Ryan McManus | March 27, 2024

The Hot Wheels Treasure Hunt Edition

On golden tickets, toy scalpers, and the allure of the limited edition

Ryan McManus (RMM) is head of Competitive Intelligence at Ford and a longstanding friend of WITI. He has previously written about the fate of concept cars, the mystery of the Mystic Cobra, the simple elegance of SecuriCode, and how to start your own town. He owns a disgusting number of Hot Wheels. Really, it’s too many.

Ryan here. A few weeks ago, on an otherwise unremarkable trip to my local grocery store, a miracle awaited. Hanging from a peg in aisle 4 (juice, sodas) next to the Polar Dry was a  1:64 scale, die-cast BMW 507 in metallic gold Spectraflame™ finish, sitting on rubber RealRider™ tires. To the average shopper, this would appear as just another toy car sprinkled throughout the store to entice bored children. But to a very particular type of collector, it was like finding the Chachapoyan Fertility Idol sitting next to a “Wine a Little, Laugh a Lot” sign on a shelf at HomeGoods. 

It was a Hot Wheels Super Treasure Hunt car.

Why is this interesting?

Hot Wheels started making toy cars in 1968, but in 1995 Mattel launched a new idea: A Treasure Hunt series. 12 models a year, released once a month, with a run then limited to ~10,000 units. These hard-to-find editions were conceived especially for the (usually adult) collectors, using simple supply constraint and random case assortment to create a “Wonka golden ticket” experience, where a lucky random collector would stumble across a T-Hunt car in the wild (or, tragically, the uninitiated would buy it for their kid and it would vanish into a toy bin forever). 

That same year, another product would launch that would alter the trajectory of Mattel’s intentions: eBay.

Since 2007, there has been a second, rarer, and more coveted version of the Treasure Hunt cars: Super Treasure Hunt. Whereas the original cars were regular editions in special packaging, STH cars are actually of higher quality, sporting Spectraflame metallic paint jobs, all-metal bodies, and rubber tires on wheels. This lends a rarefied air to the item—not only are they difficult to find, but the object itself is elevated. Special.

So special that the value delta between the sale price of a STH car (as low as $0.99—Mattel has famously fought to keep the price of Hot Wheels accessible) and its market value (~$40, though they can go much higher) has made them a prime target for scalpers.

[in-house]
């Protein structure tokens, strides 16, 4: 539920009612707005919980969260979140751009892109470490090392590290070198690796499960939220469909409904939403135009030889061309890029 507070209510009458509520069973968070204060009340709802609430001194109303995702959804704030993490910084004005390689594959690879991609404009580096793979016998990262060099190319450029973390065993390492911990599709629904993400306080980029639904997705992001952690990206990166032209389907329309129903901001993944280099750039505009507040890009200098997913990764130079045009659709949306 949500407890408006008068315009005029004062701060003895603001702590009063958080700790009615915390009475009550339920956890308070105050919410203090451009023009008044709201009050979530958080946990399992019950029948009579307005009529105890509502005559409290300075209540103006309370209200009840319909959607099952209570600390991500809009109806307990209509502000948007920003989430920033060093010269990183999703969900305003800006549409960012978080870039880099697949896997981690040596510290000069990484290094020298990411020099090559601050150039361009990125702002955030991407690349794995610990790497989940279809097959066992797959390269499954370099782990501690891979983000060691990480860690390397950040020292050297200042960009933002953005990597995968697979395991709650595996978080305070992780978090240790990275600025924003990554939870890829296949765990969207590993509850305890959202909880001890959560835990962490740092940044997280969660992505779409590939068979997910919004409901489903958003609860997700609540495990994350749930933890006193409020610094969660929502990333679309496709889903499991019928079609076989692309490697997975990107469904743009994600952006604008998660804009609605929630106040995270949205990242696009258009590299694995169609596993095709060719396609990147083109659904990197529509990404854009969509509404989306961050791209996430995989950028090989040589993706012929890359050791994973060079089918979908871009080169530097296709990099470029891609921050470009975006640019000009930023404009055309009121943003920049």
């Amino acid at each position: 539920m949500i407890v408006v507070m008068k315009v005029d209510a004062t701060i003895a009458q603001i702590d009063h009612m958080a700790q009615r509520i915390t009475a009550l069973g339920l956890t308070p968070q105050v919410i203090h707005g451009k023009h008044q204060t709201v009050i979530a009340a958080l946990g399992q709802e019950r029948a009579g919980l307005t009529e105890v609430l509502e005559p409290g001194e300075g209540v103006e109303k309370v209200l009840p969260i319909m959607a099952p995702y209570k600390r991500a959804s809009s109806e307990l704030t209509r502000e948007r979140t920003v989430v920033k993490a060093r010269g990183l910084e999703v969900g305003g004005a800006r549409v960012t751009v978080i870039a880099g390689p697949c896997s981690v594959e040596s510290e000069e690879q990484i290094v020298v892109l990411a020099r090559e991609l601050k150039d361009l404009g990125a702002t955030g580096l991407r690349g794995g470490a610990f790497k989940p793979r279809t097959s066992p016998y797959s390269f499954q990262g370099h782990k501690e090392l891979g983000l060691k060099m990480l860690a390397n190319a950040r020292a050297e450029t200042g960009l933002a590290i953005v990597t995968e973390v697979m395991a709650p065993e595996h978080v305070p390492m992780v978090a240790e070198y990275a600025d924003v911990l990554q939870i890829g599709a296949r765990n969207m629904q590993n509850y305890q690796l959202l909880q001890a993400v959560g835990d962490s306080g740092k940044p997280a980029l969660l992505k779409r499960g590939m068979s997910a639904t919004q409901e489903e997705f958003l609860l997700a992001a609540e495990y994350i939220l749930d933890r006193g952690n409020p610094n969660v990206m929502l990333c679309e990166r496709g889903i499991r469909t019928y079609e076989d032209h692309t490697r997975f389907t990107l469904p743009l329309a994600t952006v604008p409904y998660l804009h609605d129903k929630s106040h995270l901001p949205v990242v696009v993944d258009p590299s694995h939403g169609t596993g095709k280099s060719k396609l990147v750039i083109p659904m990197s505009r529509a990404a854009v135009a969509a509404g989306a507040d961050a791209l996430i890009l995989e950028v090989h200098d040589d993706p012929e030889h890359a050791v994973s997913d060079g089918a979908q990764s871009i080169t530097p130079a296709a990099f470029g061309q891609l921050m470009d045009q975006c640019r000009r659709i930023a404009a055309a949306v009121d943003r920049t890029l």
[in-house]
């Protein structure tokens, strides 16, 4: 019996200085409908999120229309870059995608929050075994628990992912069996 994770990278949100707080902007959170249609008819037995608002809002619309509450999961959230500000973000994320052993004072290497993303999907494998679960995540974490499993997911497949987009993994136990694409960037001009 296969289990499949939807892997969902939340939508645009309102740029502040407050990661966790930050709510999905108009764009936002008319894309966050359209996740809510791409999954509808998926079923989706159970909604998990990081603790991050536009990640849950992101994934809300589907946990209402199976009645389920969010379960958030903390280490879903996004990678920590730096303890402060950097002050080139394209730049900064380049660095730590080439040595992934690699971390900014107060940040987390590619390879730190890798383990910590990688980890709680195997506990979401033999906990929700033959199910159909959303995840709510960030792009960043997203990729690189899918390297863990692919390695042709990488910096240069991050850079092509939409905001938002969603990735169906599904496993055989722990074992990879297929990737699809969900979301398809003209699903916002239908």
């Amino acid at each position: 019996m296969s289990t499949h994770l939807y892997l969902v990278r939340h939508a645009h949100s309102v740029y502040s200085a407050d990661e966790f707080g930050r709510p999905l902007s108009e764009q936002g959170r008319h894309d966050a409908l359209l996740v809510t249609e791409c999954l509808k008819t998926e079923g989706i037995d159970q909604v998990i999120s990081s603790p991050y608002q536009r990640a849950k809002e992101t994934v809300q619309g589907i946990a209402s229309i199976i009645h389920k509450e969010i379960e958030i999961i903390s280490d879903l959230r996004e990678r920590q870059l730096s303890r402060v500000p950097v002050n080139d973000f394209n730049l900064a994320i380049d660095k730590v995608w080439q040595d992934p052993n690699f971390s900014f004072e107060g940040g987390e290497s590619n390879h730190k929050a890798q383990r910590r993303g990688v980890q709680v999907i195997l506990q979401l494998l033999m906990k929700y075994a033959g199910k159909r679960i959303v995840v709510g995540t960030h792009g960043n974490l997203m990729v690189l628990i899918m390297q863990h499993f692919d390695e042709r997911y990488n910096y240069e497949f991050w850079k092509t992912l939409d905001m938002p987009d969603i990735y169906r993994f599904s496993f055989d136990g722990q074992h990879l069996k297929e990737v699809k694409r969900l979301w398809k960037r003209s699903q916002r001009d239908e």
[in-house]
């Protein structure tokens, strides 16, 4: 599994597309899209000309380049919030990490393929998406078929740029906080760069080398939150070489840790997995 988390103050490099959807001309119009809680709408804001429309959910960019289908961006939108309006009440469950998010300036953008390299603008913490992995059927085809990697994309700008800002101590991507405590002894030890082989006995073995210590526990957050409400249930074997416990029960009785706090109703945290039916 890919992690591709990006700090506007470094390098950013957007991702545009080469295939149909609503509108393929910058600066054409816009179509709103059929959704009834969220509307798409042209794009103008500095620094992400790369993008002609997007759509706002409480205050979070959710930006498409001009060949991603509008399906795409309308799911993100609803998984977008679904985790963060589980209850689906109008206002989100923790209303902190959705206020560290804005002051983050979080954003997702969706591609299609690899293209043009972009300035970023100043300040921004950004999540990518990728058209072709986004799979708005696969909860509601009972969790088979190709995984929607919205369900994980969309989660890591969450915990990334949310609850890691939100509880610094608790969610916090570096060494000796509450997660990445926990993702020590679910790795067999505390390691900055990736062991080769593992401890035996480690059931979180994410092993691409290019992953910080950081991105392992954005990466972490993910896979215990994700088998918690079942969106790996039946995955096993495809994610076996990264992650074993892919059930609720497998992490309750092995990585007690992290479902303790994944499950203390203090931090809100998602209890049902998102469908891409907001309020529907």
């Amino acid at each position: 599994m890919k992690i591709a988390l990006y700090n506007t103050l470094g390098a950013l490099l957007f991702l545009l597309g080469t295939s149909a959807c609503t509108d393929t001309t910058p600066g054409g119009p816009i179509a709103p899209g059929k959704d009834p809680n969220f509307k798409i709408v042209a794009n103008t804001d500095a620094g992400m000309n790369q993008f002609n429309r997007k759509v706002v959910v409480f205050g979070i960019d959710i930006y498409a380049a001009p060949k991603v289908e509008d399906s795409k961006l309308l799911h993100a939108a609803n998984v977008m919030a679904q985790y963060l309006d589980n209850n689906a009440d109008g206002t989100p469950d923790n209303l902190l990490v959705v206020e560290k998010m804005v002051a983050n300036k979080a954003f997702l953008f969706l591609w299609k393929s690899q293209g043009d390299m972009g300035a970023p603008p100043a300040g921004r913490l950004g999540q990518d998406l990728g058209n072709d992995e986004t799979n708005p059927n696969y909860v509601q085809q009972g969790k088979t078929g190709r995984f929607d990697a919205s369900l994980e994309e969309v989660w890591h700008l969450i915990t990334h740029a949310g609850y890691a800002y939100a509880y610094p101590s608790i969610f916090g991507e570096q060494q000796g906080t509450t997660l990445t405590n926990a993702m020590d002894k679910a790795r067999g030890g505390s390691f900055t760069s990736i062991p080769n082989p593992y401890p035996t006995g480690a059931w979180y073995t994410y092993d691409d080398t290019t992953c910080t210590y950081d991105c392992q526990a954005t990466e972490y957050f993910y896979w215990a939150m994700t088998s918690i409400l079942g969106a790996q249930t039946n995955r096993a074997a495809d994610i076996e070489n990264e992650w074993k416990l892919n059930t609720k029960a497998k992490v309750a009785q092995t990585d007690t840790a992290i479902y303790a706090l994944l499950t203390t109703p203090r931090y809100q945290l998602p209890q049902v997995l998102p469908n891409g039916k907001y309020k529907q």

Which brings us back to that other mid-90s invention: eBay. The introduction of a perpetual global marketplace accelerated toy collecting from a hobby to an economy. Whereas selling a rare Hot Wheels car before might have been done at a convention, eBay meant access to buyers and sellers everywhere, all the time. And as the hobby grew, so did the profitability of being a reseller. 

It’s believed that most Treasure Hunt and Super Treasure Hunt cars actually never make it to the shop pegs—cases are rifled through by savvy stockroom employees* (or even sold before they ship from the factory), or at best are hunted by resellers who know a store’s restocking schedule and wait, sometimes for hours, for a pallet to appear. And like so many other hobbies, the pandemic’s mix of boredom and supply constraint seems to have only made it worse. Even some regular “mainline” Hot Wheels can fetch an 8X profit, so you can imagine how profitable flipping STH cars for 50X every month could be. 

*Full disclosure here: I was one of these people. I used to work in a stockroom of a large toy store chain in the late 90s and my coworkers would regularly open and look for rare toys in shipments before stocking the shelves, even before the Internet told us what to look for. I tried to be Robin Hood about it, though—hiding valuable action figures until I saw a kid in the aisle and then casually putting it out on the peg so they got that thrill of finding the one they were searching for. I’m a softie, sue me.

All of this is why my coming across a Super Treasure Hunt in a random aisle of a Big Y supermarket in the middle of Massachusetts was such a miracle—the odds of finding one are already rare, and the odds of finding one before a reseller does are almost zero. I had given up all hopes of lucking into one in the wild. I have even stopped scanning mainline pegs for them. They had become a myth, a fun and exciting fable that had been corrupted by the unrelenting greed of market economics. 

But there it was, in Aisle 4—shining like that ol’ fertility idol, just waiting for someone to discover it.

As I slipped it gently from its peg and carried it like a baby bird to the checkout lane, I couldn’t help but feel happy that in this moment, the idea dreamt up by some anonymous Mattel employee had happened just as they had envisioned: Stumbled upon in the wild, the tremulous moment of realization of what I had found, and the thrill of seeing the glint of a golden ticket tucked into an unremarkable chocolate bar wrapper.

I’ll never sell mine, though. It is, after all, for the kids.

Thanks for reading,

Noah (NRB) & Colin (CJN) & Ryan (RMM)

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